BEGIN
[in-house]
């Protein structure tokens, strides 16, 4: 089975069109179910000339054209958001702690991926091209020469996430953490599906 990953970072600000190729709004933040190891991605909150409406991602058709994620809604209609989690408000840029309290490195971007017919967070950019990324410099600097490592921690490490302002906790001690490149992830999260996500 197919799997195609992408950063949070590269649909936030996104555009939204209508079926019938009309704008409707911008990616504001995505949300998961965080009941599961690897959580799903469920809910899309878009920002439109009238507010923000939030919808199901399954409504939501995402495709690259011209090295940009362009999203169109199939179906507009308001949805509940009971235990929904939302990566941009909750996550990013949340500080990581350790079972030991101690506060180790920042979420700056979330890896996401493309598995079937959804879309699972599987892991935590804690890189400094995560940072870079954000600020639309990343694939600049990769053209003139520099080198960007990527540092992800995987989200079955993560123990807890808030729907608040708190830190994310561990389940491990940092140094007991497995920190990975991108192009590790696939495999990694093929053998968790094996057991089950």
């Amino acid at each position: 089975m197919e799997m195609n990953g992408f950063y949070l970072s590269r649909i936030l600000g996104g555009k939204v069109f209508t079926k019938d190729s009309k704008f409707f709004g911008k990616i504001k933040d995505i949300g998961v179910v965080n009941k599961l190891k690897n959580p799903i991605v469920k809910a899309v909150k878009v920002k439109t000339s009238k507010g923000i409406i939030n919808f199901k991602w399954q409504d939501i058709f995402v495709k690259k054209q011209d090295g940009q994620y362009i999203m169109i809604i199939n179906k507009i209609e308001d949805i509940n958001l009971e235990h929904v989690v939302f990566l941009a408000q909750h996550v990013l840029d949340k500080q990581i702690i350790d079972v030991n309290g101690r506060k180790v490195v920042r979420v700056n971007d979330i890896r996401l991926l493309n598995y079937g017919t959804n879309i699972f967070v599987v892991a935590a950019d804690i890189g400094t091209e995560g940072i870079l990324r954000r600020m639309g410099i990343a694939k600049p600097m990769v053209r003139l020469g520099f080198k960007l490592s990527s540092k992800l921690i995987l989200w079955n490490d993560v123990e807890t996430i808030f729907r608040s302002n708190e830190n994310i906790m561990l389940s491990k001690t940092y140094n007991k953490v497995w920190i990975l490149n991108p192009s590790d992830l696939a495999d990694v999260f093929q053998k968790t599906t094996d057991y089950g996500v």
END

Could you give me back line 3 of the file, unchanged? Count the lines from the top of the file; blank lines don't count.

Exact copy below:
């Amino acid at each position: 089975m197919e799997m195609n990953g992408f950063y949070l970072s590269r649909i936030l600000g996104g555009k939204v069109f209508t079926k019938d190729s009309k704008f409707f709004g911008k990616i504001k933040d995505i949300g998961v179910v965080n009941k599961l190891k690897n959580p799903i991605v469920k809910a899309v909150k878009v920002k439109t000339s009238k507010g923000i409406i939030n919808f199901k991602w399954q409504d939501i058709f995402v495709k690259k054209q011209d090295g940009q994620y362009i999203m169109i809604i199939n179906k507009i209609e308001d949805i509940n958001l009971e235990h929904v989690v939302f990566l941009a408000q909750h996550v990013l840029d949340k500080q990581i702690i350790d079972v030991n309290g101690r506060k180790v490195v920042r979420v700056n971007d979330i890896r996401l991926l493309n598995y079937g017919t959804n879309i699972f967070v599987v892991a935590a950019d804690i890189g400094t091209e995560g940072i870079l990324r954000r600020m639309g410099i990343a694939k600049p600097m990769v053209r003139l020469g520099f080198k960007l490592s990527s540092k992800l921690i995987l989200w079955n490490d993560v123990e807890t996430i808030f729907r608040s302002n708190e830190n994310i906790m561990l389940s491990k001690t940092y140094n007991k953490v497995w920190i990975l490149n991108p192009s590790d992830l696939a495999d990694v999260f093929q053998k968790t599906t094996d057991y089950g996500v």